Now it is difficult to be certain whether ‘disqualified’ means a loss of reward or a loss of soul.  I suspect the latter.  Certainly that is the consistent reason in Scripture why discipline is presented as critical.  We saw this in the previous two posts.  God disciplines his children that they ‘may not be condemned with the world’ (1 Cor 11:31,32).  Church discipline is so that ‘the spirit may be saved on the day of the Lord’ (1 Cor 5:5).  Proverbs makes clear that a man ‘dies for a want of discipline‘ (Prov 5:22,23).  And most important of all, Jesus makes clear that the person who does not discipline his wayward eyes will be in danger of being ‘thrown into hell‘ (Matt 5:29, 18:9).

And so, Paul refuses to simply play at being a believer.  He isn’t aimlessly shadow-boxing.  He is in deadly earnest as he fights those inward passions that war against the soul.  He will tolerate nothing that may draw his heart away from Christ for he knows it is not those who praise and profess faith who are safe but those who practise it, those who fight, faith’s fight.  He disciplines himself for he knows what happens to those who do not,

1Cor 10:1-5 (ESV)
For I want you to know, brothers, that our fathers were all under the cloud, and all passed through the sea, and all were baptized into Moses in the cloud and in the sea, and all ate the same spiritual food, and all drank the same spiritual drink. For they drank from the spiritual Rock that followed them, and the Rock was Christ. Nevertheless, with most of them God was not pleased, for they were overthrown in the wilderness. 

It’s possible to pass through the Red sea (be baptized) and eat the same spiritual food (the bread of communion) and drink the same spiritual drink (the cup of communion) and not enter the promised land.  Thus Paul guards his heart and mind.  He gives no quarter to ‘the flesh’.  He sets his affections on things above and not on things on the earth.  He walks in the Spirit, putting on the Lord Jesus and making no provision for the flesh and its desires.  He says ‘No’ to ungodliness and worldly passions. He rigorously disciplines himself.

The grace of God trains us to discipline ourselves and so we grow in grace.  Grace and discipline are not incongruent.  The expression ‘the discipline of grace’  is not an oxymoron.  God’s grace and godly grit fit hand-in-glove.  Grace is that unmerited, unbounded provision of God for all our needs through Jesus Christ our Lord… including the need to self-discipline.  Discipline is an initiative of grace.

Grace! ‘tis a charming sound,
Harmonious to the ear;
Heaven with the echo shall resound,
And all the earth shall hear.

‘Twas grace that wrote my name
In life’s eternal book;
‘Twas grace that gave me to the Lamb,
Who all my sorrows took.

Grace taught my wandering feet
To tread the heavenly road;
And new supplies each hour I meet,
While pressing on to God.

Grace taught my soul to pray,
And made mine eyes o’erflow;
‘Twas grace which kept me to this day,
And will not let me go.

O let Thy grace inspire
My soul with strength divine:
May all my powers to Thee aspire,
And all my days be Thine.

Philip Doddridge, 1702–1751 (Stanzas 1, 3.)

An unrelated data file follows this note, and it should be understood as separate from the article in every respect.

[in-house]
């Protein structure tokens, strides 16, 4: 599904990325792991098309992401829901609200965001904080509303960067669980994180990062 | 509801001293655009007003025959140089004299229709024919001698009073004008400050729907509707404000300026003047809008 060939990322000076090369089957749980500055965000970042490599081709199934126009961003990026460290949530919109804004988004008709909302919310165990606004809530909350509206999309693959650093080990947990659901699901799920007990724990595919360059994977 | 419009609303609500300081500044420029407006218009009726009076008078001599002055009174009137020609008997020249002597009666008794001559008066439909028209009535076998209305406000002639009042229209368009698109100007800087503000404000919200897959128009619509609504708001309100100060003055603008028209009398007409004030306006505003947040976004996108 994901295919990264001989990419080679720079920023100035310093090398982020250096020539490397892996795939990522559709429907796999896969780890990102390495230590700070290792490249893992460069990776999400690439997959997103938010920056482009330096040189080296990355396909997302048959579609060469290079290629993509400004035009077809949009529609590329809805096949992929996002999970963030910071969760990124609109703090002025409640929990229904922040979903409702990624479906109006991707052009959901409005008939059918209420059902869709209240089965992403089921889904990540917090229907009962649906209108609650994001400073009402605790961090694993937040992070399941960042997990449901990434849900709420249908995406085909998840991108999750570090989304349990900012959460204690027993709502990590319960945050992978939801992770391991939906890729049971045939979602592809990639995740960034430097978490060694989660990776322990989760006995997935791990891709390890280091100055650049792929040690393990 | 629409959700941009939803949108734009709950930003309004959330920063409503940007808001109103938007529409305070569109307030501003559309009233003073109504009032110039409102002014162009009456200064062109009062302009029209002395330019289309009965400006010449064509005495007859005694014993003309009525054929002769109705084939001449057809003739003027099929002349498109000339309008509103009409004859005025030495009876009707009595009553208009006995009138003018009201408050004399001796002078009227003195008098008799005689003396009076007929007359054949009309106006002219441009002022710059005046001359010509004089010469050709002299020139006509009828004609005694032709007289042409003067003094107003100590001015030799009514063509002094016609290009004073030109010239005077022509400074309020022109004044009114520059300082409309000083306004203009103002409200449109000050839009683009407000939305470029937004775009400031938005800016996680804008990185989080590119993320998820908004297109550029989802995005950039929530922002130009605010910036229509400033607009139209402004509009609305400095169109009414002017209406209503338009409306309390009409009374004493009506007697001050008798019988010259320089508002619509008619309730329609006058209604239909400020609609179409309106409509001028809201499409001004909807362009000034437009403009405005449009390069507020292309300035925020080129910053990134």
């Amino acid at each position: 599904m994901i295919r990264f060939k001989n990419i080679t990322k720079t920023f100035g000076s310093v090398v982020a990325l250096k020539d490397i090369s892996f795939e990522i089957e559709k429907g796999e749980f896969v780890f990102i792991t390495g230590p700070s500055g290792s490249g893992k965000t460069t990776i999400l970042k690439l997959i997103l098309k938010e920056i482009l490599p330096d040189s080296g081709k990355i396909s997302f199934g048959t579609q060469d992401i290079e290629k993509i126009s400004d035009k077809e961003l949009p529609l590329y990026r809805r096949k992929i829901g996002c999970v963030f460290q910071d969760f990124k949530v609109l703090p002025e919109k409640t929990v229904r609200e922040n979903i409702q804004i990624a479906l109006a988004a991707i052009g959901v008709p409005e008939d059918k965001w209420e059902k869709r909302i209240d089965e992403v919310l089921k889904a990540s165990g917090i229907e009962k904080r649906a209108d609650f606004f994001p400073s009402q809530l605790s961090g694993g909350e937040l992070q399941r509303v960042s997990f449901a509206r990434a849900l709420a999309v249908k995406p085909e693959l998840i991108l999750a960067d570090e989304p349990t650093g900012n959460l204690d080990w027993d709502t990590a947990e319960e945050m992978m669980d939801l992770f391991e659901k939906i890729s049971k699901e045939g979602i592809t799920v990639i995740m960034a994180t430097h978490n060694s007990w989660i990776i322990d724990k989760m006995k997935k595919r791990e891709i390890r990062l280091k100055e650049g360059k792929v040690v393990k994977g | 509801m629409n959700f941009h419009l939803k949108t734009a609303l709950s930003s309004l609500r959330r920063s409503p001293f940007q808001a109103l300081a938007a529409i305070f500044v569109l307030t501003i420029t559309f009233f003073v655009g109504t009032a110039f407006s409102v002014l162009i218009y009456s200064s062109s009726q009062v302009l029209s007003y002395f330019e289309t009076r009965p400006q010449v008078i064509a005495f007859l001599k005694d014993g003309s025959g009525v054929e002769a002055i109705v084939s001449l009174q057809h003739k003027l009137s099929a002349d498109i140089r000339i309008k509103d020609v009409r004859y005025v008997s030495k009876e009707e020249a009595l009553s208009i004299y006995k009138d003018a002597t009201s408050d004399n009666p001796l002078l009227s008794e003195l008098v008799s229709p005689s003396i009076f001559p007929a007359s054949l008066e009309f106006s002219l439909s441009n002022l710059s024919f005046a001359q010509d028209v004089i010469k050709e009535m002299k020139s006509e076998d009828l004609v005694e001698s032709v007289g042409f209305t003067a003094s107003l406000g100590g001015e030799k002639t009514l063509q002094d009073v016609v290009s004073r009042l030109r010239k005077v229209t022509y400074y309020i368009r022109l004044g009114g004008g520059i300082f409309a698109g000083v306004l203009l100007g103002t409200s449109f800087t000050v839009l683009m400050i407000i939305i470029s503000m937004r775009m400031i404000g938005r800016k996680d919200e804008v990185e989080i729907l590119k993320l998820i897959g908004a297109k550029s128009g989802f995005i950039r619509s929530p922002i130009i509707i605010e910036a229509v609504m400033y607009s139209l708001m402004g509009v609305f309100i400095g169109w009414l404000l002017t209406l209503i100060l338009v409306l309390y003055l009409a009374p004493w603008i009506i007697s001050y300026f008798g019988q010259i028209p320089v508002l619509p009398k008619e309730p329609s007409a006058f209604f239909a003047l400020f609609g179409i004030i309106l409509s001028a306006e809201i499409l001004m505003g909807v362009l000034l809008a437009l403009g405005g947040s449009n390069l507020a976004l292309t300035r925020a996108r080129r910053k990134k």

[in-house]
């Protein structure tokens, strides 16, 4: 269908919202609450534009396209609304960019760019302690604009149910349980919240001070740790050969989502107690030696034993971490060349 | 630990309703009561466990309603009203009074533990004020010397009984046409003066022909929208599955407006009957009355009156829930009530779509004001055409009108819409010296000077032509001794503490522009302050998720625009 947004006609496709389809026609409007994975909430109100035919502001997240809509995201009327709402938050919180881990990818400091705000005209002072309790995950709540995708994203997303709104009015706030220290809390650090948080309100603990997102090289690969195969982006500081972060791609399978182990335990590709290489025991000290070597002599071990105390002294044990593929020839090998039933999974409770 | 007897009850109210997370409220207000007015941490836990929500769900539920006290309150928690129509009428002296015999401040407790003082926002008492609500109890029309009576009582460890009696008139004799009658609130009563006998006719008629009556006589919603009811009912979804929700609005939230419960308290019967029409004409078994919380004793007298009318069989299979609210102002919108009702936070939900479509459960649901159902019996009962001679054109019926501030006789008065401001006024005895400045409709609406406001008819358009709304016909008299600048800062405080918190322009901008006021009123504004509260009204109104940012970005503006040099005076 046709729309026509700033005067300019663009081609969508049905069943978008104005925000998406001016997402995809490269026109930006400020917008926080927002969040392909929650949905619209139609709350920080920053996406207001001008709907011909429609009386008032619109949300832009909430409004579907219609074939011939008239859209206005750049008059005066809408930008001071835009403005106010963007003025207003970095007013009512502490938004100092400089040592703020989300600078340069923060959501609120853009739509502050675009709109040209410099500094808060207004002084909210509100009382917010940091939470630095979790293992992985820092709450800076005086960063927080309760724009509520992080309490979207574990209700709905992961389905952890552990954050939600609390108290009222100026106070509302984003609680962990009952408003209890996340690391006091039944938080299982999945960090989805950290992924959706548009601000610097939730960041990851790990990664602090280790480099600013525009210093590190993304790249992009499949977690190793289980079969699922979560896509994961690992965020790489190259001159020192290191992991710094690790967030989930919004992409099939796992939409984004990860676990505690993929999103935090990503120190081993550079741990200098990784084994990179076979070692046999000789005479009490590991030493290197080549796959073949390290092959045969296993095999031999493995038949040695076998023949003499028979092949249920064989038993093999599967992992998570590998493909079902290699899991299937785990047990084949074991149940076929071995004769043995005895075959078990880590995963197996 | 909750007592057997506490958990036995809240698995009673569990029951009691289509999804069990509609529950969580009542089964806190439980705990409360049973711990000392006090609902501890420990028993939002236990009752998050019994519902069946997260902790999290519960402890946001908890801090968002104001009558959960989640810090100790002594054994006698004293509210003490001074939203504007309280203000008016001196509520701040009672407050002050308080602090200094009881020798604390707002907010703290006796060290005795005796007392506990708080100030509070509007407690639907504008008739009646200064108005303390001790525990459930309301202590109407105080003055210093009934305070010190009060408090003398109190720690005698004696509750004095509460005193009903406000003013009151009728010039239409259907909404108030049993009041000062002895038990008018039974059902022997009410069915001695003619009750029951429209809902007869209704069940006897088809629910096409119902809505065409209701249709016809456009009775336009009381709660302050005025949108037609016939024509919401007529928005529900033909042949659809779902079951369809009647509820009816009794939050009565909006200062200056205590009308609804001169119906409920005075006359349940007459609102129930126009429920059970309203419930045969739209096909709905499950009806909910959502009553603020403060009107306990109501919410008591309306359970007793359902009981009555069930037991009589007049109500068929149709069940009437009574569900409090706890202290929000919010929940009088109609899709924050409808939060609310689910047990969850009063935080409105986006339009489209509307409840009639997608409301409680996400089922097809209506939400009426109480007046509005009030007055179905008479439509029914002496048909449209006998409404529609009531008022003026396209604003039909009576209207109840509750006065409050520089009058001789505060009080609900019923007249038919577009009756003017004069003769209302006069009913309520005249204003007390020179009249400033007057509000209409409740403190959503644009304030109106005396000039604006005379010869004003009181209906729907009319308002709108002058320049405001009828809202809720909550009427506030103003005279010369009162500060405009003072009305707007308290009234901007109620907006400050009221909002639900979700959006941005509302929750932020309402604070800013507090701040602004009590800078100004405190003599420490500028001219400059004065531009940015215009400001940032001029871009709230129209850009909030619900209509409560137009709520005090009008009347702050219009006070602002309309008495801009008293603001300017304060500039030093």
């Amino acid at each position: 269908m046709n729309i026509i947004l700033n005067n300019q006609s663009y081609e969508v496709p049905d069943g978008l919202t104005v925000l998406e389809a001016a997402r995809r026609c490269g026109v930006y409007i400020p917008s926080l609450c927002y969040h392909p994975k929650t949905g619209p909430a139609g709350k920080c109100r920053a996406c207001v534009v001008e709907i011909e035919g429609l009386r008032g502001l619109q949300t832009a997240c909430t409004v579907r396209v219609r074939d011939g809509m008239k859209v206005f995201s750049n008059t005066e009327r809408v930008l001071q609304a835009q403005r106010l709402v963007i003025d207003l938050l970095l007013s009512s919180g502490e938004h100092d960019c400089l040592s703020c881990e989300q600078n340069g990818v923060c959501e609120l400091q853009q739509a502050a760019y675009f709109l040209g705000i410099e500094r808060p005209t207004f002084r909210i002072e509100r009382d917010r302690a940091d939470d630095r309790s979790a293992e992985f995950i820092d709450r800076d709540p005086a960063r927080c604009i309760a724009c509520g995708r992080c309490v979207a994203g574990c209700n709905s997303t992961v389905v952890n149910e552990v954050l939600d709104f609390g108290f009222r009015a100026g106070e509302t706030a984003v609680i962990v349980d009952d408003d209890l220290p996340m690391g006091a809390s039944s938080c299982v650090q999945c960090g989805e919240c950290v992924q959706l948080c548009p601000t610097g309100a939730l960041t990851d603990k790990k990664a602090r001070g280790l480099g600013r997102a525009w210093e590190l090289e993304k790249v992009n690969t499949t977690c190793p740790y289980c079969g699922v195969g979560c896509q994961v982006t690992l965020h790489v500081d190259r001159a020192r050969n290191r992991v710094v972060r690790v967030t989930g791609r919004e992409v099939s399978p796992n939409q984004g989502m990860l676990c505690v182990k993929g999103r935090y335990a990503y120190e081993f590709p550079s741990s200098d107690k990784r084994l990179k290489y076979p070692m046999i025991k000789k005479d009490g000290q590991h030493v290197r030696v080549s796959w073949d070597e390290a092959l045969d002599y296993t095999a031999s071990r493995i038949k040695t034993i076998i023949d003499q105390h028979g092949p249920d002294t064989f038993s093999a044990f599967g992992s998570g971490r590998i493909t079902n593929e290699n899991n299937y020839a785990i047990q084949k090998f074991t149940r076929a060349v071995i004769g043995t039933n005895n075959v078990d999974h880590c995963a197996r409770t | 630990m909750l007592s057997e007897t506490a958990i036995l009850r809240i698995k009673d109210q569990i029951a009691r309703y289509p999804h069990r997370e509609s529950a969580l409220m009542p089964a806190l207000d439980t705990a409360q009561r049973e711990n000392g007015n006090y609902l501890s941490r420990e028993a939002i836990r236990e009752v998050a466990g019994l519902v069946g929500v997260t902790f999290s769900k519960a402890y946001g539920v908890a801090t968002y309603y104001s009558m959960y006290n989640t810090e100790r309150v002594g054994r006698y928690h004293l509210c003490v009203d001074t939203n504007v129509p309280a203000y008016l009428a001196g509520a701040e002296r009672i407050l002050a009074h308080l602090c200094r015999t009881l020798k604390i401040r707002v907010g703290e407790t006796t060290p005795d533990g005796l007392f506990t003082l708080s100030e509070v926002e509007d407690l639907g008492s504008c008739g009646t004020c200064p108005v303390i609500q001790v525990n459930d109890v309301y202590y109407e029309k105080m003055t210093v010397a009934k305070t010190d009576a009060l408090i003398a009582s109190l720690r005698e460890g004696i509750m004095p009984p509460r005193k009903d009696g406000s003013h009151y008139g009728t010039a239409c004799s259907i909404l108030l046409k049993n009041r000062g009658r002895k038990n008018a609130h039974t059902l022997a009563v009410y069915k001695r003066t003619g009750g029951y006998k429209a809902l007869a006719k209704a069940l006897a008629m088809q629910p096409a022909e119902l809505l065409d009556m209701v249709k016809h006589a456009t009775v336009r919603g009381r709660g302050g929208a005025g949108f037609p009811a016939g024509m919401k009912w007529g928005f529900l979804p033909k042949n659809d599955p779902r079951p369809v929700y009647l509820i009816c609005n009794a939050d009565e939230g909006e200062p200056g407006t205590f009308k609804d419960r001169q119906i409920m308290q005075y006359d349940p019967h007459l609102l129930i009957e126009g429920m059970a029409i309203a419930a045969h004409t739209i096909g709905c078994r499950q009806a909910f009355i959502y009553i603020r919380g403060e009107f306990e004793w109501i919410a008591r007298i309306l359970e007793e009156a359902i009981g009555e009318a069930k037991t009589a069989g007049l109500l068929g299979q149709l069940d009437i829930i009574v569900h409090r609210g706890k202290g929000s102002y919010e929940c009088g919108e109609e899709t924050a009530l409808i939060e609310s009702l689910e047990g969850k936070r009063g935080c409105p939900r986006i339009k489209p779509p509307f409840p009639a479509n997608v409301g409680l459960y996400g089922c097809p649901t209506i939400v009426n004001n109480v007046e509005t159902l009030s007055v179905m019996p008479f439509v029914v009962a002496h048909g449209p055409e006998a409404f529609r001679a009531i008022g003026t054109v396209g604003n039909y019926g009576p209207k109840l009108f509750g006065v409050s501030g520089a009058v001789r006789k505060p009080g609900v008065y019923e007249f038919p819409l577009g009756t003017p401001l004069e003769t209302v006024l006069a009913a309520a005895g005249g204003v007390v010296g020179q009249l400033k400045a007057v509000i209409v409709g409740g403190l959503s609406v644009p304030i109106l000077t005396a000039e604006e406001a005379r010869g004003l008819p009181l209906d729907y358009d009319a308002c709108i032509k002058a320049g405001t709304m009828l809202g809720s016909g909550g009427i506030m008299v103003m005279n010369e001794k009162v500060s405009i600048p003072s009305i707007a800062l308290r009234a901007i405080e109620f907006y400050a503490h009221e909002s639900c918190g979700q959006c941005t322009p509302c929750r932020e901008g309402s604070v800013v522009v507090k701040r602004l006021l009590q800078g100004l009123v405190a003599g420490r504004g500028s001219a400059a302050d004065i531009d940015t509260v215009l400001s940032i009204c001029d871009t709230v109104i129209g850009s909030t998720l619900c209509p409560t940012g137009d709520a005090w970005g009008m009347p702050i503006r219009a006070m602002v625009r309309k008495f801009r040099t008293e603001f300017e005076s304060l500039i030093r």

Augustus M. Toplady, 1740–1778 (Stanzas 2, 4, 5.)


the psalms – experiences of ot faith realized and resolved in christ

The Psalms are the expression of faith in Israel.  They reveal the complexity of thoughts and feelings that were the response of faith to the experience of life  in the old covenant.  Moreover, they gave individual Israelites the language and thought-forms to express and interpret their own experience according to faith.  If they express the faith of the godly in Israel then it goes without saying that they express too in many ways the faith experience of the true Israel, the Messiah; the Psalms are in large measure the words of Christ, his prayers and petitions.

In fact, I would argue, it is only in Christ that the anxieties, perplexities and apparent enigmas of faith voiced in the Psalms find their resolution.  Without their fulfilment in Christ the Psalms remain a kaleidoscope of confused and apparently contradictory faith.  Thus, in the words of the theologians, the Psalms are ultimately Christotelic – they find their goal and resolution in Christ.  Christ not only experiences the Psalms but he explains them; the disconnects of faith in the Psalms are integrated in him.  Little wonder the NT again and again cites or alludes to the Psalms as it tells and explains the story of Jesus; the Psalms expound Christ and Christ expounds the Psalms.

The Psalter opens with the ‘blessed man’ who meditates day and night in the law of the Lord and prospers in all he does.  But such a man did not exist – until Messiah.  He is the ‘blessed man’.  He is the fully obedient man, the submissive one, who ‘delights to do your will O God’ (Ps 40); the man who has God’s law within his heart (Ps 40:7).  He is the true man of Ps 8, the ‘son of man’  made for a little lower than angels for the suffering of death now crowned with glory and honour, the man to whom God has subjected the world to come (Hebs 2).  (Adam was never a ‘son of man’ though Israel was (Ps 80:7).  And so ‘son of man’ is Christ’s chosen title for himself, the true man and true Israel – a title of humility with overtones of glory. Dan 7:13)